However, in both South St. Louis City and in several district suburbs with substantial black populations, there are significant racial differences in average incomes. Because of higher income and education levels, a slightly higher likelihood of union affiliation, and a lower percentage of voters ineligible due to felony convictions, district whites are likely to turn out at a higher rate than blacks. If white Democrats vote at a rate 5% higher than blacks (25% vs 20%), it would mean that about 47K of projected primary voters are black, and 46K white.
That seems to suggest a slight edge for Clay. But it shouldn't. First, district blacks have been voting for Carnahans for decades, since Russ's father Mel was first on a statewide ballot in 1980. They supported Mel over hometown mayor Vince Schoemehl in the gubernatorial primary in 1992, who reciprocated this support with many prominent black gubernatorial appointments that helped him gain much goodwill in the black community.
Conversely, few whites will vote for Clay against a credible white candidate; though some white north St. Louis county labor types have voted for Clays since 1968, most district whites have never been represented by Lacy Clay or his father. Also, the Clay name garners mixed feelings among district whites. Clay's father, ex-Rep. William Clay Sr., made his name leading civil rights protests, and was not particularly popular among whites, outside of labor. Most whites who did not love but at least respected Clay, Sr. for his acumen do not accord the son the same respect. Neither congressman has what one would traditionally call crossover appeal, but because of the nine times that Carnahan's father, mother, and sister have appeared on statewide ballots since 1980, district blacks are much more accustomed to supporting Carnahans than whites are to supporting Clays.
Finally, as someone who represented a majority-black state Senate district fully contained within the new 1st CD, I can vouch for black district voters' willingness to vote for white candidates who address issues they care about.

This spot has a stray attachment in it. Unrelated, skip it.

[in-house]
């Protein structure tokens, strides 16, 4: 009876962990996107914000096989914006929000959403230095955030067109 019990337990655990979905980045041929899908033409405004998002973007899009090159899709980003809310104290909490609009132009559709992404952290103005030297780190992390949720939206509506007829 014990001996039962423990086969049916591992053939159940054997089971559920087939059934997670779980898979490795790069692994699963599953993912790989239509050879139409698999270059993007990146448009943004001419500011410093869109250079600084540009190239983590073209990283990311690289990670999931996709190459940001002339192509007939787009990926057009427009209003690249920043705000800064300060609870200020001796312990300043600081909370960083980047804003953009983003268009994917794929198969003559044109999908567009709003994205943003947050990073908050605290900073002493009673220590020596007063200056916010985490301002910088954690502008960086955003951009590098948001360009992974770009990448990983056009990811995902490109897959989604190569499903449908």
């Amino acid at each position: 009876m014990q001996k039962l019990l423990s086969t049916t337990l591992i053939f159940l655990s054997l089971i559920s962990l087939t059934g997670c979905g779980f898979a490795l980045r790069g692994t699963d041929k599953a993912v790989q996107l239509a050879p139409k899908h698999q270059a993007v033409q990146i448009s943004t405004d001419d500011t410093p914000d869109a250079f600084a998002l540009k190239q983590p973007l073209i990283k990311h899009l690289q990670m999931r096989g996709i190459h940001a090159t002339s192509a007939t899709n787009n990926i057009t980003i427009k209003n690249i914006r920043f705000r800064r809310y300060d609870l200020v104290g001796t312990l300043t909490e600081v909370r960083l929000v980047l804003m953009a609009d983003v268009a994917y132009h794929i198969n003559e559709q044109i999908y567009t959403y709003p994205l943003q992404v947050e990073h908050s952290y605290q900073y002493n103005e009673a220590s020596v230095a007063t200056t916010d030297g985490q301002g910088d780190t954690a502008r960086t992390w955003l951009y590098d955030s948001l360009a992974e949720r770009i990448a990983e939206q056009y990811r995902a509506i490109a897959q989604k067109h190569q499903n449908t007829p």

Overall, there won't be many crossover votes; each family has been prominent for five decades, so most voters possess accurate information regarding the candidates' racial identities. Given the factors described above, I estimate Clay gets 10% of the white vote in the primary (optimistic), and Carnahan gets 15% of the black vote (a conservative estimate). That would leave Carnahan with a narrow 48K-45K vote victory.
Finally, Clay is a weak fundraiser who even in the run-up to a potential 2012 challenge has in some quarters failed to raise $100K. Carnahan, conversely, pulled in nearly $2M last cycle. Carnahan, who will likely show $500K+ in the bank at year's end, may raise $1.5-2M for the primary, whereas Clay is unlikely to reach $1M.
That's not to say it will be easy for Carnahan. It would be nice to have a high-minded debate about the direction of national policy in a time of gripping economic anxiety, but anyone who knows St. Louis politics or the two principals doubts the likelihood of that. It won't be a race between a modern-day Bobby Kennedy and Barack Obama. Instead, given both candidates' limited crossover appeal, observers should prepare for a racially polarizing campaign in the long, sad tradition of St. Louis politics.
For Clay to win, he'll need to mobilize blacks around the idea that the 1st CD has been represented by an African-American since 1968 and that a Carnahan victory would be a step backwards. Meanwhile, Carnahan will need to perform a delicate racial and ideological balancing act: appealing to the conservative, ethnic, old-school Democrats in South City who will be less than thrilled about the prospect of Clay as their Congressman, but not in such a way that he turns off blacks or white progressives in gentrifying city neighborhoods and affluent inner-ring suburbs. Can he thread the needle? We shall see. But he shouldn't be written off because of the district's demographics.
Although I've seen both congressmen in action, I don't have a strong opinion on who would be a more progressive or effective representative. But my analysis suggests that Carnahan should stop suing and start running - in the 1st CD. Given his near-double-digit underperformance in the 3rd CD last year, he won't be able to turn enough independents to take the Republican-leaning 2nd. But he could win the 1st, and given Clay's "every man for himself" attitude during the redistricting fight, Carnahan should now adopt the same mentality.
I can't say that Carnahan will win. But given the Sestak/Romanoff kerfluffles last cycle, the Obama administration is unlikely to offer a federal appointment, and so a 1st CD primary is his best option. It's the advice I'd be following if I'd won in 2004 and found myself in Carnahan's shoes today.
- Jeff Smith, a former Missouri State Senator, is a professor in The New School's public policy graduate program. He is the subject of the award winning documentary "Can Mr. Smith Get to Washington Anymore" (featuring ex-Hotline Editor Chuck Todd), and he writes about politics and prison at www.recoveringpolitician.com.